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Nurture Mom > Columns > Nurture Mom

Translating Mom-Speak and Dad-Speak
© Rick Hanson, Ph.D., and Jan Hanson, L.Ac.

Sometimes it seems like Eric and I are speaking different languages. For example, when I think we're just talking about how we're each feeling about something, he thinks we're trying to identify some problem and solve it. I end up feeling like he's not really listening to me, and he ends up feeling frustrated that we're not getting anywhere.

In relationships, women generally tend to focus on feeling connected, while men are sensitive to status and dominance. For instance, a mother could think her husband will welcome her knowledge because he wants to come together with her in raising their children. Yet he could interpret her parenting tips as condescending or controlling.

Similarly, in conversation, women emphasize the process of being together, concrete consequences for specific people, and feelings, while men tend to emphasize tasks and outcomes, impersonal perspectives, and information.

Each gender style is valid, like it's valid to be Italian or Swedish. Skill with the other gender's style lets you shift gears effectively, depending on what's needed. It's completely alright - and often necessary! - to ask your partner to communicate with you in a way that's closer to what you need as a woman.

For example, a man who is skillful at "mom-speak" can:

  • Accept your feelings instead of trying to talk you out of them; hear you out instead of trying to solve the problem

  • Ask questions about your thoughts and feelings; ask three or more questions in a row (and not "How am I doing?"!)

  • Nod, smile, make eye contact, say "yeah" frequently, etc. to let you know he's with you; encourage you to say more; focus on the conversation going well more than any practical outcome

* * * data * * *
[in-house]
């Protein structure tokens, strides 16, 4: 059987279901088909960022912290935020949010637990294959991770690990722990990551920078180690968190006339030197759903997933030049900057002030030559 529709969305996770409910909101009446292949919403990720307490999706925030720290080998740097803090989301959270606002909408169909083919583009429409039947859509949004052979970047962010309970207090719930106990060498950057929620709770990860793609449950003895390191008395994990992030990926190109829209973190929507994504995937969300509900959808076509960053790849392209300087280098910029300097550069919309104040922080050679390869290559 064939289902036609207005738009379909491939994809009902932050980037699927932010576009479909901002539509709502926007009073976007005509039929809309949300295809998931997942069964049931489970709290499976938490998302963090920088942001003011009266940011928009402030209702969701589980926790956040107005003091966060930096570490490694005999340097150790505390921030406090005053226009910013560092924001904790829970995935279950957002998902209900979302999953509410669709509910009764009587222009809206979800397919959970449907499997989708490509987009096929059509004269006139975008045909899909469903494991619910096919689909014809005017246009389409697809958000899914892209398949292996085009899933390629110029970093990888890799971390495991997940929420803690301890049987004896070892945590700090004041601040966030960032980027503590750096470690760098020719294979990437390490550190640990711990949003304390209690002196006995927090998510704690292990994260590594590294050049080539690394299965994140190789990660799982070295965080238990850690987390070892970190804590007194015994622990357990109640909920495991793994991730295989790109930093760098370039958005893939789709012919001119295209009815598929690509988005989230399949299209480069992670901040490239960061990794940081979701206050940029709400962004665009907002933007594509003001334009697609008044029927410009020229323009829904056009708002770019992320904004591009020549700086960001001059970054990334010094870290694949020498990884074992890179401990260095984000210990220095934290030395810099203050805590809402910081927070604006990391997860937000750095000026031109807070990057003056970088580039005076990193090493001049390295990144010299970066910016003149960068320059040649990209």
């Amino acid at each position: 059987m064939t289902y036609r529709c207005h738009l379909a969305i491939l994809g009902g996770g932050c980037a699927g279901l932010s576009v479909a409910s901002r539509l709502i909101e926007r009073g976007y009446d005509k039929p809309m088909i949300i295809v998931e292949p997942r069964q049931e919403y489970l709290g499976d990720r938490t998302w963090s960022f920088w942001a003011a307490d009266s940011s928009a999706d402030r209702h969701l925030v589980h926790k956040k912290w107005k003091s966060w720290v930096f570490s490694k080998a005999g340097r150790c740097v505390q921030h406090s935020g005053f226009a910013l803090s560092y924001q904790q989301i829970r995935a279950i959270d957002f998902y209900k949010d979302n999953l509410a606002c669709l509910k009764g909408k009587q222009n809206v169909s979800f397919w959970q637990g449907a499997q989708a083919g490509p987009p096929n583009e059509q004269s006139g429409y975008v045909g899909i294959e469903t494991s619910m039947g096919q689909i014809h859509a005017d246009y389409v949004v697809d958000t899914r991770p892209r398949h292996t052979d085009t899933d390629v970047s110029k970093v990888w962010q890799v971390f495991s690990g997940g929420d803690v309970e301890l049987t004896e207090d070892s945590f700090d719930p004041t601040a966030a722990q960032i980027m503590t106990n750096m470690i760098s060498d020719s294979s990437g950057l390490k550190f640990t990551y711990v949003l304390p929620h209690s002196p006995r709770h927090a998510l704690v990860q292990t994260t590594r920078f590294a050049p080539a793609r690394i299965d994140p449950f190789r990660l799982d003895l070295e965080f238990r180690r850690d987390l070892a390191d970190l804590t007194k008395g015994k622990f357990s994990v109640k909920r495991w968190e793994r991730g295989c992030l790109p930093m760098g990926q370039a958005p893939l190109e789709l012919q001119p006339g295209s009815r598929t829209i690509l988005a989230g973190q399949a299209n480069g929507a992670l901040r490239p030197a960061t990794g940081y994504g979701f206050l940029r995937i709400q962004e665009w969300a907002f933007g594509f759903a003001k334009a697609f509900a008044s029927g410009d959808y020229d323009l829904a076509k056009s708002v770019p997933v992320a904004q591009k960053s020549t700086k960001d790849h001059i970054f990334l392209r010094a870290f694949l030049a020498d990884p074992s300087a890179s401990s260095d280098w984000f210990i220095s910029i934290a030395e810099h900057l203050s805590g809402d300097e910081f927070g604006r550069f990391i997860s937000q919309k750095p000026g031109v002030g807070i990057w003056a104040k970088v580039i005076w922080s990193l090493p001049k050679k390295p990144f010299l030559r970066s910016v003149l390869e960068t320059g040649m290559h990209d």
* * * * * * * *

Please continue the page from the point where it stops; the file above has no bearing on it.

• Let himself be moved emotionally; express an empathic understanding; offer relevant self-disclosure

  • Understand that your (often greater) expertise about the children is not a threat but an asset for him and the family; be confident enough in his own parenting to ask for suggestions or help

  • Realize that you need to ask him questions about his schedule, whereabouts, or plans in order to coordinate with him, not to be bossy; recognize that you are not trying to control him

  • Be willing to talk about problems instead of thinking they might reveal an embarrassing flaw; realize that raising a family means one trouble after another

  • Recognize that you need to be able to talk about your children or marriage with close friends

  • Above all, communicate that he cares about you and wants to stay connected

And a woman who is skillful "dad-speak" can:

  • Pay attention to her husband's reactions to issues of power, dominance, and status; be careful about orders, put-downs, or ultimatums

  • "Knock before entering" by asking him if this is a good time to talk (he should name another one if it isn't)

  • Explain the principles, values, or goals that guide her thinking; be direct about what she wants

  • Consider sometimes listening as one man would to another, with less of the chiming in and personal statements she might use with another woman

  • Understand that he may not feel his passing thoughts are worth sharing, so his quiet does not necessarily mean that he is not listening; understand that he may regard personal questions as potentially intrusive, so his lack of inquiry into her world could be respectful rather than uncaring

  • Realize that his detached verbal style does not mean he wants to distance himself from his wife

  • Recognize that his debate-style challenges are to him fair play in an ongoing interaction, not a personal attack: more like a strong move to the hoop than walking off the court

  • Be judicious in what she says about him or her family to others

  • Above all, communicate respect for his autonomy; make it clear that she is simply trying to work together as equal partners in the best interests of the children

About the Authors:
Rick Hanson, Ph.D. is a clinical psychologist, Jan Hanson, MS, LAc, is an acupuncturist/nutritionist, and they are raising a daughter and son, ages 17 and 20. With Ricki Pollycove, MD, they are the first and second authors of Mother Nature: A Mother's Guide to Health in Body, Mind, and Intimate Relationships, published by Penguin. You can see their website at or email them with questions or comments at; unfortunately, a personal reply may not always be possible.

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